T-cell therapies like Gilead’s Yescarta and Novartis’ Kymriah have generated enthusiasm because of their high response rates in patients with lymphoma and leukemia. But the technology—which involves removing immune-boosting T cells from patients and then engineering them to recognize and kill cancer—has proven difficult to translate to solid tumors.
Researchers from the Massachusetts Institute of Technology believe they’ve found a solution to that problem: nanoparticle “backpacks” that can be attached to T cells. The backpacks are filled with drugs that stimulate the immune system, and they’re showing promise in mouse studies—so much promise that MIT spinoff Torque Biotherapeutics is now planning clinical trials for the treatment in several tumor types, according to a statement.
The team is applying the new technology to a technique called adoptive T-cell therapy, in which the immune-boosting cells are taken directly from patients’ tumors, grown outside the body, and then infused back into the body. The technology has been tried in various tumor types in the past, but it hasn't generated a strong enough immune response. Immune-boosting drugs called cytokines can be injected along with the treatments, but because those drugs stimulate every T cell, they can cause harmful inflammatory side effects.
So the MIT researchers developed nanoparticles that can carry cytokines but that don’t release the drugs until the tumor-specific T cells hit their intended target. The particles consist of a gel made from the cytokine Il-15. A chemical change in the surface of T cells acts as a signal of sorts, prompting the nanoparticle to degrade and release its payload when it reaches the tumor.
"That allowed us to link T cell activation to the drug release rate," said Darrell Irvine, Ph.D., a professor of biological engineering and of materials science and engineering, in the statement. “The drug is most efficiently being released at the sites where you want it and not in some healthy tissue where it might cause trouble."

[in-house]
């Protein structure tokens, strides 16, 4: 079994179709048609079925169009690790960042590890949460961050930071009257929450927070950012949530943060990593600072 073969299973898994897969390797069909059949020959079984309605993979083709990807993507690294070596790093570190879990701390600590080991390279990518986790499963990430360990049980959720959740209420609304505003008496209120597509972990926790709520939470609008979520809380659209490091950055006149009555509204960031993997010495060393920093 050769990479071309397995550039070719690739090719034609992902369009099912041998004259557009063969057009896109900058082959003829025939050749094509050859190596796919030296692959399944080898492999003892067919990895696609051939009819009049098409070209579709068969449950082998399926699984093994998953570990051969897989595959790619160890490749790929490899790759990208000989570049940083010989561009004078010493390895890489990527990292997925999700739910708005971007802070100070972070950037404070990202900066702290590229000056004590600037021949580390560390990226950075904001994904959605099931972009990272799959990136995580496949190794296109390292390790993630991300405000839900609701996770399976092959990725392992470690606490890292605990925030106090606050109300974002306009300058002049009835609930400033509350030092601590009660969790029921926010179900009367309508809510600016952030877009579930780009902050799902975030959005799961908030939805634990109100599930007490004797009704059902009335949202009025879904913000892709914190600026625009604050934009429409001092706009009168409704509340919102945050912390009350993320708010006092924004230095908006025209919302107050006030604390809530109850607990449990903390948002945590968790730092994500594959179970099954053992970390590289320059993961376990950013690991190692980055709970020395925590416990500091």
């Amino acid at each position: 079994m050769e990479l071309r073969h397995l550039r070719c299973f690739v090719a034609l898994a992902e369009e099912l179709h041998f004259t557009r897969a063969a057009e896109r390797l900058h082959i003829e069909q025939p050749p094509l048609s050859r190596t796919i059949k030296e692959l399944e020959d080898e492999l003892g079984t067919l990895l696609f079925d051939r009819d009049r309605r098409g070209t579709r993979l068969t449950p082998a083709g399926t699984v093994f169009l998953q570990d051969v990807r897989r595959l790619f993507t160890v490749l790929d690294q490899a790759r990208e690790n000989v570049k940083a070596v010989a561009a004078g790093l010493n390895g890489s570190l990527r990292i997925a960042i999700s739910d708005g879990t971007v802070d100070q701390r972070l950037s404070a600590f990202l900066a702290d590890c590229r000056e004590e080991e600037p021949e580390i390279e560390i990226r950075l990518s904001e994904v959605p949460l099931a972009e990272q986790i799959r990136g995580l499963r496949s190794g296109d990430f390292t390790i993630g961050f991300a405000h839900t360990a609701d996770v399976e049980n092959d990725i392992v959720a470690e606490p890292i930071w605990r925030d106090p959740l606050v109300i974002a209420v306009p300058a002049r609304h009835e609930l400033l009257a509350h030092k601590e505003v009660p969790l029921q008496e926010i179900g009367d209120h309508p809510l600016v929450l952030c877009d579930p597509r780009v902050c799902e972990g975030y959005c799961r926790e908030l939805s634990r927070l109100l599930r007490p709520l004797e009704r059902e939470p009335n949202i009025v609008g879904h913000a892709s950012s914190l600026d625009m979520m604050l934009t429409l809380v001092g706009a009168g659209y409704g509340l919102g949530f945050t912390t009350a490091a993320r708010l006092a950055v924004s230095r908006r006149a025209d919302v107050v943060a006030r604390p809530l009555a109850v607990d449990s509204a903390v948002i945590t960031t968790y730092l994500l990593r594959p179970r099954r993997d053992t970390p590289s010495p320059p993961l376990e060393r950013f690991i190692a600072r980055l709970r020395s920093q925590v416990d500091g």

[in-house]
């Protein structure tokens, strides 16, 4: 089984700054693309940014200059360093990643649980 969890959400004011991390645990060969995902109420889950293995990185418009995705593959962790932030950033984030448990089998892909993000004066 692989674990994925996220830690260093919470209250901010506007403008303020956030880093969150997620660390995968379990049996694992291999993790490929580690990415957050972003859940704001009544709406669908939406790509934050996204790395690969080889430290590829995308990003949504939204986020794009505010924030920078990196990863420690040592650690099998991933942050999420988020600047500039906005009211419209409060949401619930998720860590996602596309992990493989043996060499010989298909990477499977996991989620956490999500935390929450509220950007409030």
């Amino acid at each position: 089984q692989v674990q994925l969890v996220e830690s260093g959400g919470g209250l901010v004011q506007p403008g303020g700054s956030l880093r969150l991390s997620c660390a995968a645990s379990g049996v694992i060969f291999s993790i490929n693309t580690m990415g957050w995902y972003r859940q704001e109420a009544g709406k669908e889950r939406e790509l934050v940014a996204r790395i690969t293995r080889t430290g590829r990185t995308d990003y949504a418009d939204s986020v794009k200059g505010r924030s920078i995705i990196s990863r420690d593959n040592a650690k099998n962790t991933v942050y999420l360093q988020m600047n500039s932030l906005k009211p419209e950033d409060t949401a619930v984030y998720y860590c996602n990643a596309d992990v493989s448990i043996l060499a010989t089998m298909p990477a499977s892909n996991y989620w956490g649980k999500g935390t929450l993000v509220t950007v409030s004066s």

In 60% of mice whose T cells were engineered to express a target of melanoma, the nanoparticle-armed cells caused the tumors to disappear completely, Irvine and his colleagues reported in the journal Nature Biotechnology. They also discovered that the nanoparticles allowed them to give the mice eight times as much IL-15 than they could if they injected the drug directly into the body. Irvine was the senior author of the paper and a co-founder of Torque.
Torque was founded in Boston last year after raising a $21 million A round. Its founding management team is stocked with biopharma veterans, including chief medical officer Becker Hewes, M.D., formerly of Novartis, and CEO Bart Henderson, who previously founded Rhythm.
Deploying tumor-derived T cells against cancer is considered to be a promising, personalized approach to addressing solid tumors. One idea, being examined at the Ludwig Institute for Cancer Research in Switzerland, involves enriching “highly reactive” tumor-infiltrating lymphocytes (TILs) from ovarian tumors, for example. A University of North Carolina team is developing a CAR-T to treat the brain cancer glioblastoma that zeroes in on a surface protein called CSPG4, and Iovance Biotherapeutics (formerly Lion Biotechnologies) is working on TIL technologies targeting a variety of tumor types.
MIT’s Irvine believes that any tumor type with a “known target”—meaning something the T cells can be programmed to recognize—could be enhanced with the cytokine-carrying nanoparticles. As Torque proceeds with clinical trials of the IL-15-infused cells in solid tumors, Irvine plans to study whether other cytokines may be even better at stimulating T cells to attack cancer.